I’ve had this one in the queue for a little while now. Which isn’t normally the way I work, but I knew this humble healthy soup would get little love in between all of the sparkly & sprinkl-ey holiday recipe madness. So I saved it especially for this week – otherwise known as the soupiest, salad-iest week on the internet.
Turnips are a little new for me. I can’t say that I ever didn’t like them, but I never really went out of my way to eat them. Lately, they’ve been catching my eye at the farmers market and I haven’t been able to get enough. Pink, white, roasted… but I especially like them simmered down into soups like this one. Their bitterness subsides as they soften and soak up the broth.
Oh, and not pictured here – are those beautiful turnip greens that I chopped up, set aside, and sadly left out of the photo above (oops). Add them (or any other greens you like) during the last 10 or so minutes of the simmering time - just long enough for them to wilt. And like most soups, this one gets better the longer it sits. (It was especially good around day 2 or 3 and it reheats perfectly).
Hey all, Jack here – now that it’s the end of the year, it’s holiday party time! And what does it normally mean to eat at a party in the winter? To a lot of Americans, that means spinach artichoke dip. I mean, what makes you feel like partying more than eating an entire loaf of bread dipped in cream cheese and mayonnaise?
Well, Jeanine and I don’t really think that’s much of a party any more. Our idea of a party is one where the next day you (or your guests) don’t feel awful. So we took a bit of inspiration from the classic party dip and made a spread that is still irresistible but infinitely more healthy. It uses two of our favorites for creamy vegan indulgence – sunflower seed puree and chickpeas. And the spinach is subbed out for kale, because why not?
I won’t lie though – I still ate way too much of this.
Hot chocolate always has to come with warm fuzzy memories, doesn’t it? I vividly remember being about 9 – otherwise known as the age when snow was fun. My sister and I would spend hours and hours building forts and making snow angels. We’d come in the house with red noses and leave our snowpants in a puddle at the door (you know, for mom to clean up). We’d sit down to mugs of swiss miss hot chocolate, no marshmallows for me.
I might not have wintery white Christmases anymore but here’s my fancy adult white hot chocolate that’s made oh so much more delicious by adding one of my favorite ingredients - matcha.
If you’re new to matcha, check out this matcha coconut latte post where I describe it a little more… or view all of our matcha recipes in our (now working again, sorry for yesterday’s glitch) recipe index.
The first time I had spaghetti squash, it was served with a big scoop of store-bought marinara sauce mixed in. It was slimy and goop-y and decidedly not spaghetti-like.
About a month ago, ditching the pasta idea completely, I planned a post for bbq spaghetti squash tacos. I have a super cute photo to prove that the meal existed, but the recipe ended in total disaster.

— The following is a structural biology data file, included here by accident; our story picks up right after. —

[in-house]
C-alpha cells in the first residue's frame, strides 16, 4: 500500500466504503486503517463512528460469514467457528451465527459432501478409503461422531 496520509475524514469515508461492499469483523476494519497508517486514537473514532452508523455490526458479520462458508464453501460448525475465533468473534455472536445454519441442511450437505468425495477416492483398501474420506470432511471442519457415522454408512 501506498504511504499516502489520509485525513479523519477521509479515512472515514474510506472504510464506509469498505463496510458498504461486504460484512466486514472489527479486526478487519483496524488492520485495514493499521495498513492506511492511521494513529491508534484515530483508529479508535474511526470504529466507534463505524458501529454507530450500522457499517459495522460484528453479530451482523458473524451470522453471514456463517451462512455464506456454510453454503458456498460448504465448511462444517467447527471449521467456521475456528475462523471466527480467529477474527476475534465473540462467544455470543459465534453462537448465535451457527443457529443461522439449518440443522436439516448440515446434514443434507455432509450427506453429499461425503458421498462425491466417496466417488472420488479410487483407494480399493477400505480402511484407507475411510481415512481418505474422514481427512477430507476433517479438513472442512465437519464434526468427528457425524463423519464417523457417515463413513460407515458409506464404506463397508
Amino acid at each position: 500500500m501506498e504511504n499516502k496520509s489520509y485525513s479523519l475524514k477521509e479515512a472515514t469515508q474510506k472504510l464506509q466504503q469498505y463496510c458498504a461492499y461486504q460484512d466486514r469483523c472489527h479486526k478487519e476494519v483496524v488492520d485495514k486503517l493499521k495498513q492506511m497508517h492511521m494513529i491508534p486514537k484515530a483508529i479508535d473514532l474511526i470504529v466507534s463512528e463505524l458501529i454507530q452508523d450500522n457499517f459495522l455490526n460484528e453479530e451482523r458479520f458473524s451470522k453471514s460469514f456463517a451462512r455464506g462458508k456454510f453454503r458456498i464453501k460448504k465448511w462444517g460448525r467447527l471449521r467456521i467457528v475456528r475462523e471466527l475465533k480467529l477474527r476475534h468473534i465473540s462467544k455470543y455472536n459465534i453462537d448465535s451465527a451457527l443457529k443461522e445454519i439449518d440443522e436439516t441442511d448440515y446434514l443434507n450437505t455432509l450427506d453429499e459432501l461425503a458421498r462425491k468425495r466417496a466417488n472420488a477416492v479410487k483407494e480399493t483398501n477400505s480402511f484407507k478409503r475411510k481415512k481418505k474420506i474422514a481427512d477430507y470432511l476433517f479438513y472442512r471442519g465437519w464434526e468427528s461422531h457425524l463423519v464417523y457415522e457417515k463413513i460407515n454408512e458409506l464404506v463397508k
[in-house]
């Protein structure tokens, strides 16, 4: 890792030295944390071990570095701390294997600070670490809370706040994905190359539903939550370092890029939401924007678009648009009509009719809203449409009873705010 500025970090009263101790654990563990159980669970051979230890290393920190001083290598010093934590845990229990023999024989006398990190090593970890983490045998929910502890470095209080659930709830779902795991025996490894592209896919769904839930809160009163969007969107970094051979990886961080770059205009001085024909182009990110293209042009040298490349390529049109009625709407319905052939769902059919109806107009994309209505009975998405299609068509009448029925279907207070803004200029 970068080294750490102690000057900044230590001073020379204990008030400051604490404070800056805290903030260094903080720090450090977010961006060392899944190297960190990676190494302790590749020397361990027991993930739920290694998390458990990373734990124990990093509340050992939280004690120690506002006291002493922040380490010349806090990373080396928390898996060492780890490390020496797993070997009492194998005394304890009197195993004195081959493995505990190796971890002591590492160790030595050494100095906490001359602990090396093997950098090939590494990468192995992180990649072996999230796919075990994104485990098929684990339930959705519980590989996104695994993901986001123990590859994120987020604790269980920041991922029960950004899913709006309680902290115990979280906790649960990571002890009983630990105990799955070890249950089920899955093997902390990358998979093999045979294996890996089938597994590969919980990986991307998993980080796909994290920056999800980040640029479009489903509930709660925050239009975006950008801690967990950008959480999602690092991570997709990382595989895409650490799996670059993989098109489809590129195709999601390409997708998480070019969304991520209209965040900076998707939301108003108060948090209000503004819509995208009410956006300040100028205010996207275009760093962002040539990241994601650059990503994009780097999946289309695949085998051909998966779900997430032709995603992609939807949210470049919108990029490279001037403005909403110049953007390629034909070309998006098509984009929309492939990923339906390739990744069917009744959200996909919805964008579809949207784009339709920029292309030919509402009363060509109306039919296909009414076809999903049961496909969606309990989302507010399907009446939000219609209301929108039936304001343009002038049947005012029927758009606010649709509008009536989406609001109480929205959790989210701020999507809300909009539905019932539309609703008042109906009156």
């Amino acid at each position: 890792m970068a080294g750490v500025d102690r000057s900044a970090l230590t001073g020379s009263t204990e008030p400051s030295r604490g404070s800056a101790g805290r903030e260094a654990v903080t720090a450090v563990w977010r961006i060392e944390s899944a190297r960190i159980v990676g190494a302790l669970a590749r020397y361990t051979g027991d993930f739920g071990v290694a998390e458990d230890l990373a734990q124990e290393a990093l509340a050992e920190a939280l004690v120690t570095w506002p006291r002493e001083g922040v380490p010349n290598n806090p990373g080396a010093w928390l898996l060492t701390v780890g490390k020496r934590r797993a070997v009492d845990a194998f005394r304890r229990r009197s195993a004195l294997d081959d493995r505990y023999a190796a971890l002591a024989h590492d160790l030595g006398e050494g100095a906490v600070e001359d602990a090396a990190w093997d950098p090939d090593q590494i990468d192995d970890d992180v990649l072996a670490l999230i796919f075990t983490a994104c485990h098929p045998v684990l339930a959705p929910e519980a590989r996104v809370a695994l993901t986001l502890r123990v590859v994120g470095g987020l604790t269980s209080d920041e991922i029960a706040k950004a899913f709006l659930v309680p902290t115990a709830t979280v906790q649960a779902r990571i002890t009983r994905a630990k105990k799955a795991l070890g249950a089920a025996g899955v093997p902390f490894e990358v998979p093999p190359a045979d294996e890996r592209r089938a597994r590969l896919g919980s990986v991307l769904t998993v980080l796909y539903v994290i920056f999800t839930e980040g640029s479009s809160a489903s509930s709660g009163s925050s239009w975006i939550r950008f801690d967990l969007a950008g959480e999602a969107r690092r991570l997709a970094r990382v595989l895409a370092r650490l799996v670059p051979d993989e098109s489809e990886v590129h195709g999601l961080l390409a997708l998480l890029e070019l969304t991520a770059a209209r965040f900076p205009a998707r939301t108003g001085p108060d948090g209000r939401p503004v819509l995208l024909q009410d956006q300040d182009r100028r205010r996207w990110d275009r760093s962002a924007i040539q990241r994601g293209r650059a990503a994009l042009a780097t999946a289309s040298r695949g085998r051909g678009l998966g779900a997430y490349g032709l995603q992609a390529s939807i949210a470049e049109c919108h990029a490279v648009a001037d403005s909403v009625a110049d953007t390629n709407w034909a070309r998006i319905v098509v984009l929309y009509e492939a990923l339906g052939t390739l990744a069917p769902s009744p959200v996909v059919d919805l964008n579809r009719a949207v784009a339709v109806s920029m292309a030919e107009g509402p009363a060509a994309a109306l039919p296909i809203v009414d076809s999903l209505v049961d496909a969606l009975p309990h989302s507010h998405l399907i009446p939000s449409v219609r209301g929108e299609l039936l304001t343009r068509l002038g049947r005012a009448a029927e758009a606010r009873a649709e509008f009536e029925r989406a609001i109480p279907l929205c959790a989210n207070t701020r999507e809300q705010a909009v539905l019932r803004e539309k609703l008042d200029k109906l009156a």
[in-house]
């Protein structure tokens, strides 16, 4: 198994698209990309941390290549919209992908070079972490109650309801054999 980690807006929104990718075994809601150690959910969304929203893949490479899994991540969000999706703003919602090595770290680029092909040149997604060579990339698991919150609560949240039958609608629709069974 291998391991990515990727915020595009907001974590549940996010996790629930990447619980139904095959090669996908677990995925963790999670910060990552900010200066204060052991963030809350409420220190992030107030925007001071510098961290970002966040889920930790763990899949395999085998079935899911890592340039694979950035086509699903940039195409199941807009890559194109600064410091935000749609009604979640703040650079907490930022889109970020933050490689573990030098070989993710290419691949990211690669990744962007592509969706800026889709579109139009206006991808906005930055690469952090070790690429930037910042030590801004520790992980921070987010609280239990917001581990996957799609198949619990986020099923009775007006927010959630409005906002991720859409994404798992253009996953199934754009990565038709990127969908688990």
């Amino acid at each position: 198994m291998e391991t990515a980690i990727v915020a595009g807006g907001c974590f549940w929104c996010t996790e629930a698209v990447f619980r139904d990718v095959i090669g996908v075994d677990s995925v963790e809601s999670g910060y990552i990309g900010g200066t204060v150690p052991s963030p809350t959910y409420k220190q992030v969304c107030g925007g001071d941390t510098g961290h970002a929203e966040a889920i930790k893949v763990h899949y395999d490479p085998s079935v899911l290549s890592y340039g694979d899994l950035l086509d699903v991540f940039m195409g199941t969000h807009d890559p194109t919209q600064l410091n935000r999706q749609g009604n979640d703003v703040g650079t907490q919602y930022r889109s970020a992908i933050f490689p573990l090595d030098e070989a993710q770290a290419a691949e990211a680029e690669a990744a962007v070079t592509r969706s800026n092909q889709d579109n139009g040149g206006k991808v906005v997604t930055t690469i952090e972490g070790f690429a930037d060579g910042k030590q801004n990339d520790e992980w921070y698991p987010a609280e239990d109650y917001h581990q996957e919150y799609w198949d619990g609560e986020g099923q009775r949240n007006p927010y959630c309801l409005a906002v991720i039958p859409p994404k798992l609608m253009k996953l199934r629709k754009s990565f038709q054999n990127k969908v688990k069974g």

So, long story short, I’ve learned that I prefer my spaghetti squash as simple as possible and most importantly: sauce-less. The roasted strands come out of the oven with a nice al-dente bite but, smothered in sauce, they become just too mushy for me.
In this recipe, the roasted squash strands are lightly tossed with olive oil, garlic, rosemary, and a good squeeze of lemon. I added chickpeas and kale to make it a full meal and toasted some pine nuts for crunch. Sun dried tomatoes add a nice pop of flavor but you could add anything briny that you like – capers, or maybe some chopped kalamata olives.
So while spaghetti squash is not pasta and it never will be, this veggie-packed bowl just moved up my list as a healthy weeknight favorite.
The first year Jack and I were together, he was working in Austin while I was finishing college in Chicago. He’d come visit me nearly once a month. It feels like such long time ago now (11 years, yikes)… many of those early memories are fuzzy, but a few stand out.
Friday nights, I would take the blue line to the airport to “pick him up” and we’d ride back to the city together. I was always late, he was always mad (or madly in love, ha).
Saturday mornings, we would head to the Pick Me Up Cafe where he would read The Onion in print (back then I think they only distributed it in Chicago), and I would eat vegan french toast. He’d read me funny headlines and I would ramble on about how this french toast couldn’t possibly be vegan. It was that good.
This one is close, or maybe better. Even Jack was surprised it didn’t have eggs. I used vanilla Almond Breeze almond milk, millet flour, nutritional yeast, (which seems strange, but it gives it that eggy essence), cinnamon, nutmeg, and lots of maple syrup. I loved it with chewy ciabatta bread, but this would be gluten free if you sub in gluten free bread.